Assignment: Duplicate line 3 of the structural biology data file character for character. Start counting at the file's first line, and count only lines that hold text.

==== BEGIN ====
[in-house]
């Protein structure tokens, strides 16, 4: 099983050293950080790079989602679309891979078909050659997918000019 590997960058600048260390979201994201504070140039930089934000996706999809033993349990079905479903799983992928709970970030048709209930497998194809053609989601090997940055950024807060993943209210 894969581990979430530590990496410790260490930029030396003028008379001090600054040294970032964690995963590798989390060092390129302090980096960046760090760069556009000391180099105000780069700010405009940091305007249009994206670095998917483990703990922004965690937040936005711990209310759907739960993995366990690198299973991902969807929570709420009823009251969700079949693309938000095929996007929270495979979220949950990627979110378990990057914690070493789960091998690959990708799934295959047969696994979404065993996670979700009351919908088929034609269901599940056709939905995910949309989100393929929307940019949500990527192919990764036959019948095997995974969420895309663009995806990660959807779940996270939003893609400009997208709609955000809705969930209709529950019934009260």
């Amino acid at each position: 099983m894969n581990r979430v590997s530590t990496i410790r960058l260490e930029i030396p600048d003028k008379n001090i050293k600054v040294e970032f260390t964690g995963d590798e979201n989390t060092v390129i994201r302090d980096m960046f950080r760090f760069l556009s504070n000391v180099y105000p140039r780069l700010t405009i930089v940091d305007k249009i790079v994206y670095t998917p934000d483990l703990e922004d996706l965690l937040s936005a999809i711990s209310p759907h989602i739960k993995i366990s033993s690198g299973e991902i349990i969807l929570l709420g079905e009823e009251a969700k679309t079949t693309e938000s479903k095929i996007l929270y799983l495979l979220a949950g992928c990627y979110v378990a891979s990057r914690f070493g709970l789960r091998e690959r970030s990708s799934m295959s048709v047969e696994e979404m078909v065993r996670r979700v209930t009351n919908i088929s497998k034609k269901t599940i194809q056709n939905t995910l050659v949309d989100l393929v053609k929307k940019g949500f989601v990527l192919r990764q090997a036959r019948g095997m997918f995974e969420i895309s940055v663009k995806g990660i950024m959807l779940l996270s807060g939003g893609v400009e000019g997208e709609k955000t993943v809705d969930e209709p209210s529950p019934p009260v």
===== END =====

């Amino acid at each position: 099983m894969n581990r979430v590997s530590t990496i410790r960058l260490e930029i030396p600048d003028k008379n001090i050293k600054v040294e970032f260390t964690g995963d590798e979201n989390t060092v390129i994201r302090d980096m960046f950080r760090f760069l556009s504070n000391v180099y105000p140039r780069l700010t405009i930089v940091d305007k249009i790079v994206y670095t998917p934000d483990l703990e922004d996706l965690l937040s936005a999809i711990s209310p759907h989602i739960k993995i366990s033993s690198g299973e991902i349990i969807l929570l709420g079905e009823e009251a969700k679309t079949t693309e938000s479903k095929i996007l929270y799983l495979l979220a949950g992928c990627y979110v378990a891979s990057r914690f070493g709970l789960r091998e690959r970030s990708s799934m295959s048709v047969e696994e979404m078909v065993r996670r979700v209930t009351n919908i088929s497998k034609k269901t599940i194809q056709n939905t995910l050659v949309d989100l393929v053609k929307k940019g949500f989601v990527l192919r990764q090997a036959r019948g095997m997918f995974e969420i895309s940055v663009k995806g990660i950024m959807l779940l996270s807060g939003g893609v400009e000019g997208e709609k955000t993943v809705d969930e209709p209210s529950p019934p009260v």